A rush towards the front of the stage of Steve Lacy‘s Melbourne arena show this week after doors opened has been described as a ‘stampede’ and prompted the venue to review their entry processes.
Lacy performed a sold-out show the John Cain Arena on Tuesday night (November 22) as part of his world tour in support of latest album ‘Gemini Rights’. When the Australia leg of the tour was first announced, the Melbourne show was set to take place at the Forum, but high demand meant it was upgraded to the larger-capacity John Cain Arena.
Long lines spilled out from the venue for hours before doors opened, and when they did, large groups of fans reportedly rushed inside. Patrons shared footage on social media of the large crowds that amassed outside the venue, described the “stampede” that took place, and blamed venue operators and security for what they called a “poorly organised” and “dangerous” situation.
The Melbourne Steve lacy concert was the most poorly organised event I have ever been to, wtf John Cain arena, luckily Steve is a g and the concert was elite!
— Tallulah Dawson (@tallulahdawson1) November 22, 2022
steve lacy melbourne didn’t even feel like a concert it felt like a panic attack
— talia misses conan (@cullendilf) November 22, 2022
“Our venue management team had a detailed plan in place to manage ingress into the venue,” read a joint statement from John Cain Arena and promoter Frontier Touring published by the Sydney Morning Herald yesterday afternoon. “Unfortunately, once doors were open, a number of guests towards the back of the queue pushed forward, creating crowding near the entry.”
According to the Herald, an ambulance was called to the arena, but was cancelled as no serious injuries were reported. In their statement, the arena and Frontier reiterated that “no injuries relating to crowding were reported”.
In a video shared on TikTok, one attendee said she “saw [people] get stomped on, couldn’t breathe, security did nothing, there was literal riots [trying to] get in”. She added that Lacy needed to pause the show multiple times “because security weren’t doing their jobs”.
This was backed up by reporting from triple j, with the publication saying that Lacy briefly halted the concert to address safety concerns on five occasions. “Three songs into his set, he asked everyone to stay calm and move three steps back,” said triple j’s assistant music director, Claire Mooney. “He was really good at stopping and making a point of wanting to have a ‘comfortable concert experience.’”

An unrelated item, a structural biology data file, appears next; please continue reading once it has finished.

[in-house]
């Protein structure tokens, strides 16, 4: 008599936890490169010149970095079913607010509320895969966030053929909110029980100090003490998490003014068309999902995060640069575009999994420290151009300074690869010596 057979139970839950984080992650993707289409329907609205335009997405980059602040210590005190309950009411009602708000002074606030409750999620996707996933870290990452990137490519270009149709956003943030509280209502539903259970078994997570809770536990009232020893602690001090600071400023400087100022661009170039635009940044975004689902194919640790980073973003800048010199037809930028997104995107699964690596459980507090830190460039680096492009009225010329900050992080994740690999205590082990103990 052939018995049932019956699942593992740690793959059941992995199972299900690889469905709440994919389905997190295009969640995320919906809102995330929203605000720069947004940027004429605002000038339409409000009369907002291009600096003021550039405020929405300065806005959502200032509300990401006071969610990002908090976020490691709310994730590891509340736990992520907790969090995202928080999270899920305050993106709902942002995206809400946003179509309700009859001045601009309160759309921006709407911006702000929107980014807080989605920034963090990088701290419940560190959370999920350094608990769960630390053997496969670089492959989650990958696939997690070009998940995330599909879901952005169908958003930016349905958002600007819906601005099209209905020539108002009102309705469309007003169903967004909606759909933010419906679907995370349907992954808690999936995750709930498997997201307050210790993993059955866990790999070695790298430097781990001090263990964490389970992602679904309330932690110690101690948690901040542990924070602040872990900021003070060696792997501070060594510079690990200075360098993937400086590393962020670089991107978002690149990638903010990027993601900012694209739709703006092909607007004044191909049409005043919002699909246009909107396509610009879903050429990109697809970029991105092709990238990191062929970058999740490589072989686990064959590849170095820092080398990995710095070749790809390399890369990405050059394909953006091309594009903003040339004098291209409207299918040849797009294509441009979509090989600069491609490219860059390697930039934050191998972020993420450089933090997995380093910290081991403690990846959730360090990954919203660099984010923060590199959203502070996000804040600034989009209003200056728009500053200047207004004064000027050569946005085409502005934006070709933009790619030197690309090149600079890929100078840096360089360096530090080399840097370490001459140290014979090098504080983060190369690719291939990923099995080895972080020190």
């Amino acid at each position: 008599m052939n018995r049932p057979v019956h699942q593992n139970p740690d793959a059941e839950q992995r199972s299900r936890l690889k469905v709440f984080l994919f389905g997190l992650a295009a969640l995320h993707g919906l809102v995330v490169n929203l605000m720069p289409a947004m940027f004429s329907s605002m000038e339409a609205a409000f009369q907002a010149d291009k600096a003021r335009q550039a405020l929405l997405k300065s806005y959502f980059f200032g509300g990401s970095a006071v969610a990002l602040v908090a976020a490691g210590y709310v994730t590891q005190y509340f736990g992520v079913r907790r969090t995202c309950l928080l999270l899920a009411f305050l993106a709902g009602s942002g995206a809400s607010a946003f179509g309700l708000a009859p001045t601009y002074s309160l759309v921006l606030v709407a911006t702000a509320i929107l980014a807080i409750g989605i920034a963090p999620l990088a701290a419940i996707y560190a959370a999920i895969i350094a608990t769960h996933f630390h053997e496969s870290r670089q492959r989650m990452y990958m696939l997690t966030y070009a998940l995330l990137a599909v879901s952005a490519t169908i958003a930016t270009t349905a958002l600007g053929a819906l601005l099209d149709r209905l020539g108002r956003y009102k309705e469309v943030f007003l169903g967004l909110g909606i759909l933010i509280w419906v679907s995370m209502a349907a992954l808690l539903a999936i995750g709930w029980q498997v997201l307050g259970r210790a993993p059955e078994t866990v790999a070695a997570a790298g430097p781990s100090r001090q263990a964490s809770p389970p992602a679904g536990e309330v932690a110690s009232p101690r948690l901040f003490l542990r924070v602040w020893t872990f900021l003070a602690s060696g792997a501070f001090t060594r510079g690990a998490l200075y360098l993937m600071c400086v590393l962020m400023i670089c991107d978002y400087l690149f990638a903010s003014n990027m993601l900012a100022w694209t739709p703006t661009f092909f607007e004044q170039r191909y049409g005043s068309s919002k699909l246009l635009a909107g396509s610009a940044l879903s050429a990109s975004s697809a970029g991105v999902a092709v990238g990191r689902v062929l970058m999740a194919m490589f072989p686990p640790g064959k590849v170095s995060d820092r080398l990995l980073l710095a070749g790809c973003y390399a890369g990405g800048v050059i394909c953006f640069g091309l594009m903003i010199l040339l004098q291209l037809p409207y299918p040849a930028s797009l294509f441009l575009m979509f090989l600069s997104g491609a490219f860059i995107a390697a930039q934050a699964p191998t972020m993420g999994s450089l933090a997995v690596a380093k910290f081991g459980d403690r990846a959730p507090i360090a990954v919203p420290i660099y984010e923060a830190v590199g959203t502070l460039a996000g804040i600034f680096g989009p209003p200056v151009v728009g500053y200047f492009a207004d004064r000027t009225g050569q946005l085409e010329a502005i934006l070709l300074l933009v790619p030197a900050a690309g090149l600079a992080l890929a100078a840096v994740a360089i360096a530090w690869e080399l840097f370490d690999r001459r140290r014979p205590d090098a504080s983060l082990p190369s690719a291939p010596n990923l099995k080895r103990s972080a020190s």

steve lacy himself was amazing but not worth all that stress
Last Thursday (November 17), the show’s ticketing company Ticketek and tour promoters Frontier sent an email to ticketholders, advising them that all tickets for the show were general admission. Floor access was reportedly based on a first-come first-served basis that required patrons having a specific wristband. However, it’s alleged there was confusion around this process, and that security were unclear how it operated.
Melbourne and Olympic Parks, who own and operate the John Cain Arena, said that they would be reviewing their entry process for general admission events in the wake of the event.
Last month, during a show in New Orleans, Lacy cut his set short after a fan threw a disposable camera at him onstage while he was performing viral hit ‘Bad Habit’. “Don’t throw shit on my fucking stage please,” the singer and guitarist told the crowd, before smashing the camera and walking offstage.
“My shows been fun as hell! shoutout to the people not throwing disposable cameras at me and just coming to catch a vibe and connect,” Lacy wrote in a since-deleted Instagram post shortly after the concert. “I hate that the beauty of the connection i have with so many people in the crowd gets lost when something negative happens.
“I don’t believe i owe anyone an apology,” he added. “Maybe i [could’ve] reacted better? sure. always. i’m a student of life. but i’m a real person with real feelings and real reactions. i’m not a product or a robot. i am human.”
Lacy’s Australian tour continues this Saturday (November 26) with an appearance at the Spilt Milk festival in Canberra. He’ll then play a pair of sold-out shows at Sydney’s Hordern Pavilion before more Spilt Milk appearances in Ballarat and the Gold Coast.
He’ll play a pair of sold-out shows at Hordern Pavilion on Sunday and Monday, before wrapping up with more Spilt Milk appearances – at Ballarat on December 3 and on the Gold Coast the following day.